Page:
I stopped in tourist shops with the usual Irish souvenirs as well as shops that the local people shop in. They don’t have the large stores we are accustomed to back in the States, just small shops. Some of the shops are collected into small, interior malls in Killarney. They are not noticeable from the street since the entrance is just like a regular shop door. The Irish version of a clothing or variety store is nothing like a Penny’s or even a Dollar Store back home. I’m sure that there are places in Ireland where smart, stylish clothes can be purchased. But I’ve not seen them on this trip, nor on the previous trip that included Dublin.


I wanted to find a lightweight piece of woolen fabric to use as a lap robe, but didn’t find anything in the Kilkenny or Quillen Mills stores. I found a tweed piece made in Connemara, Clifden, which we drove through or near last week, so I’m going to fringe the edges and put a row of stay-stitching on it to hold the fringe together when I get home.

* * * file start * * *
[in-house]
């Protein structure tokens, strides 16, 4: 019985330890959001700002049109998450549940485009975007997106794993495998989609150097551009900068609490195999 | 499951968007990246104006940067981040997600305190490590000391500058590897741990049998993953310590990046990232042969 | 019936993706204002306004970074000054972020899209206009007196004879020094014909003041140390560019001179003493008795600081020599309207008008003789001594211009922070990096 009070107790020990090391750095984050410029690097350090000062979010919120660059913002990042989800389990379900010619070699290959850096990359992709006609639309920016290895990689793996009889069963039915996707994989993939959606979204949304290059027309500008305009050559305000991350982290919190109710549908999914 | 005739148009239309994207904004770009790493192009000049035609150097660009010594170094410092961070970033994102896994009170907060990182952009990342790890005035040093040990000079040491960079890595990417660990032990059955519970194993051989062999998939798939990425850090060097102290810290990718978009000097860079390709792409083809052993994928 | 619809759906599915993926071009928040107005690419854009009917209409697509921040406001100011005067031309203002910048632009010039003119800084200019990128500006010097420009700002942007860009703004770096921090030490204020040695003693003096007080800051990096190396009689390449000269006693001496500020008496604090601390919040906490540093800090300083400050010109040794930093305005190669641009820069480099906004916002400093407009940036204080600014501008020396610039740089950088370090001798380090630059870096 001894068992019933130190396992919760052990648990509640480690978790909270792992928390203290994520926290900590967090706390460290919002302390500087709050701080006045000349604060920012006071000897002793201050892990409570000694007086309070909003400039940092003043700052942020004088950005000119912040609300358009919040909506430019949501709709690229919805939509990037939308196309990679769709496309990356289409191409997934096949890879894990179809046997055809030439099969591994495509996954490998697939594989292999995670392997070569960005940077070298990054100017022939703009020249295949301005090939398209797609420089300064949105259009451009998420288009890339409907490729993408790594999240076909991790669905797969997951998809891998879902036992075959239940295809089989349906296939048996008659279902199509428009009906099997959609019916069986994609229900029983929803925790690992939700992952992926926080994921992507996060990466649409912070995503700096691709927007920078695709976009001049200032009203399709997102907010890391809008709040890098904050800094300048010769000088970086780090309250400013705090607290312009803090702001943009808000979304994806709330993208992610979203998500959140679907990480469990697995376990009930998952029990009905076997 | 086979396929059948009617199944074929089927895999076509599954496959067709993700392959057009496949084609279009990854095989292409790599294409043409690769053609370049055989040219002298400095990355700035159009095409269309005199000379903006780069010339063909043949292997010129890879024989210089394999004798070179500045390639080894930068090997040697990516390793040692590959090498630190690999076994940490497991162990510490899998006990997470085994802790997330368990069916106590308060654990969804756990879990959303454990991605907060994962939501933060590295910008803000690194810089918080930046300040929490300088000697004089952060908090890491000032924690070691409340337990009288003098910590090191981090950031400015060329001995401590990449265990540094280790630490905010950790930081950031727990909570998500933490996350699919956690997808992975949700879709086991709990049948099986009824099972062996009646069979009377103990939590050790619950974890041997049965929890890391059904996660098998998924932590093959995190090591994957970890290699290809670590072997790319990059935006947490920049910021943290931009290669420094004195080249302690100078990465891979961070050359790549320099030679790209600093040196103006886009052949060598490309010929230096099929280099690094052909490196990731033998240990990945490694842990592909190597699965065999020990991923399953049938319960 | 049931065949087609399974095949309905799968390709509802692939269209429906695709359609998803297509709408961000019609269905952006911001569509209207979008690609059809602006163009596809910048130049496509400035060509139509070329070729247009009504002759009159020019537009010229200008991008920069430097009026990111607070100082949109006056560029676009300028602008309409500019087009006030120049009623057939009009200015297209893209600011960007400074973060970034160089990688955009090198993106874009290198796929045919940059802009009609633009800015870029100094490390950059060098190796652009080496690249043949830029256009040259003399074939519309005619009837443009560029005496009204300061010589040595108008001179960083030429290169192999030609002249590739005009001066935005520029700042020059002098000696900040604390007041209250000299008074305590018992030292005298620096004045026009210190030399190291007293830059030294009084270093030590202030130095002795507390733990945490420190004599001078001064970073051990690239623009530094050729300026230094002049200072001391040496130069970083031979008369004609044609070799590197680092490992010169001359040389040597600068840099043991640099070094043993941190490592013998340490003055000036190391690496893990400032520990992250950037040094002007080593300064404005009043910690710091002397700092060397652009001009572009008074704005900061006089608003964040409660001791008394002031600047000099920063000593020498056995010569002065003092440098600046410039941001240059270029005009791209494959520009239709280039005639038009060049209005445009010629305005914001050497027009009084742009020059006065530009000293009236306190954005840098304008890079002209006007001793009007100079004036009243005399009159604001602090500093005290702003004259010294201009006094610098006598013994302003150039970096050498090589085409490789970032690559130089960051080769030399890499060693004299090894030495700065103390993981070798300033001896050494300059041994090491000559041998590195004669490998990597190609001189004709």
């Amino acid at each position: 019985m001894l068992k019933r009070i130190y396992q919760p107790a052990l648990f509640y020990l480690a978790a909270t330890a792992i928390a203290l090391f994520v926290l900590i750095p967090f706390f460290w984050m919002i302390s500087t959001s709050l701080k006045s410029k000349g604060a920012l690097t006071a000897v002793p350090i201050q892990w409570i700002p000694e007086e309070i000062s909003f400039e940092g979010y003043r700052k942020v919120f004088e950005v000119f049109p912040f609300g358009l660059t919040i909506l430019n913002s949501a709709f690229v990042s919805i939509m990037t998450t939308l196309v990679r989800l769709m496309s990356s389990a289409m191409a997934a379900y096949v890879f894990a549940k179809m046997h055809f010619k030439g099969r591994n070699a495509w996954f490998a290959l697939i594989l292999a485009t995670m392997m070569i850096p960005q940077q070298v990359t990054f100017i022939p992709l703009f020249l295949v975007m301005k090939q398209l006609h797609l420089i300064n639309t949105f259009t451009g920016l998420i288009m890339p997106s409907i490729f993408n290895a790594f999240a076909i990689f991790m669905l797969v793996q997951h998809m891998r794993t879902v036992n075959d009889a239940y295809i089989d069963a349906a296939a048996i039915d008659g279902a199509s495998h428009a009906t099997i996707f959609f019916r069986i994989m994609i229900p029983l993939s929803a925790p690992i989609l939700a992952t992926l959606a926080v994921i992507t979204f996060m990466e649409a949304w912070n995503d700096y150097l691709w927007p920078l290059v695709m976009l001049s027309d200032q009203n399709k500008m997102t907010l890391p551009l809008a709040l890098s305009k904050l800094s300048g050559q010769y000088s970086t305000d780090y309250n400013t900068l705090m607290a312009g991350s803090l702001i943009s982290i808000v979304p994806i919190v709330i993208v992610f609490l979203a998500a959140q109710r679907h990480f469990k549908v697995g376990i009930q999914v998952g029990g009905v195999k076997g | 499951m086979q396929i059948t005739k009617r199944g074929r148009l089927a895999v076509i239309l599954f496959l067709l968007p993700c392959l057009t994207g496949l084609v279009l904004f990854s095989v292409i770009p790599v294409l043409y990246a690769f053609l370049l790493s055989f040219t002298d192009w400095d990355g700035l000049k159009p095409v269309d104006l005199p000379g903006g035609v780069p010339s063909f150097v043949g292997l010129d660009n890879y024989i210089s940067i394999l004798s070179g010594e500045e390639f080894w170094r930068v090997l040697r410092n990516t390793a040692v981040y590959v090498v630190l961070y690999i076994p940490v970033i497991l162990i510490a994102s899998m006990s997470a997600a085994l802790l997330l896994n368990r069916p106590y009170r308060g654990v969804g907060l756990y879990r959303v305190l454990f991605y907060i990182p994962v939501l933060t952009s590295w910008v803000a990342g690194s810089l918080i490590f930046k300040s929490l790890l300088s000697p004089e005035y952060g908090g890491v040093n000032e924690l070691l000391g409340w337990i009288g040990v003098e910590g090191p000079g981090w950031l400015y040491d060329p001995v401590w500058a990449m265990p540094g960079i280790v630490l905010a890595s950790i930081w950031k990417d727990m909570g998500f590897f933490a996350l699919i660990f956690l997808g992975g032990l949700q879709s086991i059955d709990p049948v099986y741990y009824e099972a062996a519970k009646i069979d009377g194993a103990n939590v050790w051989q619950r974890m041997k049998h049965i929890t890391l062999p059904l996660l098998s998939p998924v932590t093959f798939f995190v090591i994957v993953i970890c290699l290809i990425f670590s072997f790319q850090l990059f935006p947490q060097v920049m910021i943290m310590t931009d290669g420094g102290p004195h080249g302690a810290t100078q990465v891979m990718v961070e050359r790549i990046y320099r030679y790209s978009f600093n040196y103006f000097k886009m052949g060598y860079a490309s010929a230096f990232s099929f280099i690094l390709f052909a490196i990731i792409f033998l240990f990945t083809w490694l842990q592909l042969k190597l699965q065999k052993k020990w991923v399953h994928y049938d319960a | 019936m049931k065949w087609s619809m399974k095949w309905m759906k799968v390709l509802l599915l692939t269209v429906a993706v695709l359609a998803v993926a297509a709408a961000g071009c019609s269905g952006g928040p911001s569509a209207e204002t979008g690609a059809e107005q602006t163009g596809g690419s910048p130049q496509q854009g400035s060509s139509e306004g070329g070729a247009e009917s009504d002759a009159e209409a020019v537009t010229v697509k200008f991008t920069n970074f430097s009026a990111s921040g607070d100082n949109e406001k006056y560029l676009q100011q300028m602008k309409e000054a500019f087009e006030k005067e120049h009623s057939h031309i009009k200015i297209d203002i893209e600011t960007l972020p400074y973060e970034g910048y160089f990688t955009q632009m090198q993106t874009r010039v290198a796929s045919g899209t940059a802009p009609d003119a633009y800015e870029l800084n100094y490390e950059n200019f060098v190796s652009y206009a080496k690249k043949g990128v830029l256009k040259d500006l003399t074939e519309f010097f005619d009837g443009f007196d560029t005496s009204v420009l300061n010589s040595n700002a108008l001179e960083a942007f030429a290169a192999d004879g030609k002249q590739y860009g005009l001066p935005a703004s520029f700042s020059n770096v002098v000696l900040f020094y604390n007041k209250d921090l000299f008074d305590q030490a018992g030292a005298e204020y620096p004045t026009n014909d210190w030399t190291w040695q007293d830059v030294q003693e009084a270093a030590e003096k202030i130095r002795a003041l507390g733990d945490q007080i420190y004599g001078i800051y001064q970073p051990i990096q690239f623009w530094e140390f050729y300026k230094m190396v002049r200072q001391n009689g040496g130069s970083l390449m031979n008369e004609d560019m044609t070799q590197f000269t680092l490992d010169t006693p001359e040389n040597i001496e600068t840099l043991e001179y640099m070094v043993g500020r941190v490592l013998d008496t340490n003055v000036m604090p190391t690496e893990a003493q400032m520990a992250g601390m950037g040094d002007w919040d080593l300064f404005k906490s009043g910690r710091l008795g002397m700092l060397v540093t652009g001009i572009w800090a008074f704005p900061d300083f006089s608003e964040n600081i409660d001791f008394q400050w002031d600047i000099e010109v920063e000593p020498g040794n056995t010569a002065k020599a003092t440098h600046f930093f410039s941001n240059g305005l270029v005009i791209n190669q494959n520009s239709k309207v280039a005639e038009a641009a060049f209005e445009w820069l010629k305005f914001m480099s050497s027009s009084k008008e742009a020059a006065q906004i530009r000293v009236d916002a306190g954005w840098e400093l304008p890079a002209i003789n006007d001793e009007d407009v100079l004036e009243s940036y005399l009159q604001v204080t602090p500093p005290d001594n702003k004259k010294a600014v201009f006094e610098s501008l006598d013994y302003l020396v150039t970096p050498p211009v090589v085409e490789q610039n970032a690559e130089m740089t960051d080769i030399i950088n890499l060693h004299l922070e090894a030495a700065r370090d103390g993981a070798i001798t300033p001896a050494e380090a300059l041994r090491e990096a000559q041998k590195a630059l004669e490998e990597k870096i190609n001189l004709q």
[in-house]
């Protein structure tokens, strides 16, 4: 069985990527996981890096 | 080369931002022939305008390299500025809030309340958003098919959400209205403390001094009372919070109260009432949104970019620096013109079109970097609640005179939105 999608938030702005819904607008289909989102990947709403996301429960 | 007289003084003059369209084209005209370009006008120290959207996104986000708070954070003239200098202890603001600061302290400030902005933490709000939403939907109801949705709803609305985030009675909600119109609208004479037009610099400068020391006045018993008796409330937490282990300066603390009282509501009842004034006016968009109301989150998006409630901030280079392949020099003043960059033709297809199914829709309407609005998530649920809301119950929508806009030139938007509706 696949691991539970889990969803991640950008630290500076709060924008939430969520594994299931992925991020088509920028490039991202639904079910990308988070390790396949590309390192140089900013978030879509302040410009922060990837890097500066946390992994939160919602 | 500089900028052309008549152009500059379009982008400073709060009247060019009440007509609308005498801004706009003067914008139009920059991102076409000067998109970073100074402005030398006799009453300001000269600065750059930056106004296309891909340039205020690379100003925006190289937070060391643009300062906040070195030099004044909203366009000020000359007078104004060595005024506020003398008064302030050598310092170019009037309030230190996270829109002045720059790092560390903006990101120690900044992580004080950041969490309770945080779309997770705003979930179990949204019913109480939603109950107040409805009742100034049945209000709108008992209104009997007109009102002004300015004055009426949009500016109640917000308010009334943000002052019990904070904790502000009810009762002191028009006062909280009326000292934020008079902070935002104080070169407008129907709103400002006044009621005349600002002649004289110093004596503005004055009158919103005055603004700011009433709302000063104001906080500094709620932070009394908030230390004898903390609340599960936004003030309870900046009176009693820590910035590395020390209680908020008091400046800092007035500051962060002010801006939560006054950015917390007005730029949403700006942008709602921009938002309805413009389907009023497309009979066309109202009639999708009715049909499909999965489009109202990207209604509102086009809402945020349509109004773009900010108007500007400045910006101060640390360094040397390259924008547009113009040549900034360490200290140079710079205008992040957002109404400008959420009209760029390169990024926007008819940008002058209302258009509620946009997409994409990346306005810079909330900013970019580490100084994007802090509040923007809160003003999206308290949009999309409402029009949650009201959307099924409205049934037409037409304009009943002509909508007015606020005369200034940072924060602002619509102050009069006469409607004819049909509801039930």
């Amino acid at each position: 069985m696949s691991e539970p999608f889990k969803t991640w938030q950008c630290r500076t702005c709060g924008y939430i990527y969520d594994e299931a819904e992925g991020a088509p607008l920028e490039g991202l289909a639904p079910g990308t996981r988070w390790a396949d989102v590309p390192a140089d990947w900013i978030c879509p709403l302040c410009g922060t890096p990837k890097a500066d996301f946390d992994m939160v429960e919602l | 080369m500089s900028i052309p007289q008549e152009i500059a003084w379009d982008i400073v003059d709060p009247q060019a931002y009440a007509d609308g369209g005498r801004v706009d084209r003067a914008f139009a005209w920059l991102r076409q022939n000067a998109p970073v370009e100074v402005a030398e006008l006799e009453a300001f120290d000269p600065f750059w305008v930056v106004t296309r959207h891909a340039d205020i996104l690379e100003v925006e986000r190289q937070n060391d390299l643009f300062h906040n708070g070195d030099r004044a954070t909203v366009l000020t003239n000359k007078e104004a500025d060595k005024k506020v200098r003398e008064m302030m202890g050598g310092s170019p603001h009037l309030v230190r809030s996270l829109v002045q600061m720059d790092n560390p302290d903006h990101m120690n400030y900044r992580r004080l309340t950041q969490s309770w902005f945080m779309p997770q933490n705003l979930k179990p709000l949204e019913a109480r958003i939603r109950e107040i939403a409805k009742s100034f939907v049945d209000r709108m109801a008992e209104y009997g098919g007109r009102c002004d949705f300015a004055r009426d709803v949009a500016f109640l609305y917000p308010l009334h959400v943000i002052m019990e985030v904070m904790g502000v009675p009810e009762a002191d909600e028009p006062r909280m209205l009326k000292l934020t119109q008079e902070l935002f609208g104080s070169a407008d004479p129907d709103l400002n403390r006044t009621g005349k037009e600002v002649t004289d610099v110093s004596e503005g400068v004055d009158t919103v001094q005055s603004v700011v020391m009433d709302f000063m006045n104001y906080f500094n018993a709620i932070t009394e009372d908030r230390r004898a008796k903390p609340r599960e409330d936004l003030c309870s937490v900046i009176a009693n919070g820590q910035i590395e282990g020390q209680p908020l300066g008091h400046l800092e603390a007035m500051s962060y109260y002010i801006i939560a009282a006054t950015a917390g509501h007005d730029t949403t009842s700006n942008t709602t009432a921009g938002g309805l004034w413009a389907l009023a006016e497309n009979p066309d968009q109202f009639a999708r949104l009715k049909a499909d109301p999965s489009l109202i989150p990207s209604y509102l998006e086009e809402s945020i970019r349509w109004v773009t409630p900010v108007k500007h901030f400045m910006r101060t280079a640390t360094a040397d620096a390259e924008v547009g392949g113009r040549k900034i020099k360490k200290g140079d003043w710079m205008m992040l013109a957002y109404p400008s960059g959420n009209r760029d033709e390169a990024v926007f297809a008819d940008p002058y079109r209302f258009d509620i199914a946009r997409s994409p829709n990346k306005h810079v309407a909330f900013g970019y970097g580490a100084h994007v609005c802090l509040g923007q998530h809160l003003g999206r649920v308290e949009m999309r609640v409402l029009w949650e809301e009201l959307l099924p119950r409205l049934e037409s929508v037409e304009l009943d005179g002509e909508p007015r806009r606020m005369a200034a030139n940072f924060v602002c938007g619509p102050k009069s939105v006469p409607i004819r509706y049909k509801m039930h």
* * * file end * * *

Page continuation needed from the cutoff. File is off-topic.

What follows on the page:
I found a few trinkets and small items. I bought some small bars of soap, which are made in England, Germany and Ireland. They are really good-smelling, little soaps. Just as I was getting ready to walk back from town to our rental cottage, it started to mist. But before I got even halfway back, the mist had stopped. It took me about 50 minutes to walk to the side road that our cottage is on. I chatted with an older, Irish lady about her beautiful roses and gardens adjacent to a building that looked like a row of small apartments or joined hoses. She told me that the dwellings were provided for the workers on the Muckross House and Estate. Her husband obviously had worked there and she got the house after he died. There are four small houses attached to one-another.


The walk back, a total of about three miles, wasn’t bad at all. I had to dodge cars and horse manure due to all the pony carts that carry tourists around the beautiful lake.


Tomorrow we plan to bicycle around the lake. The O’Shea family, who own and manage Lakeland Cottages, will arrange to have rental bikes sent out. I suppose the Nolan men are playing a second round of golf to get it all in since it is 6:30 p.m. and there is no sign of them.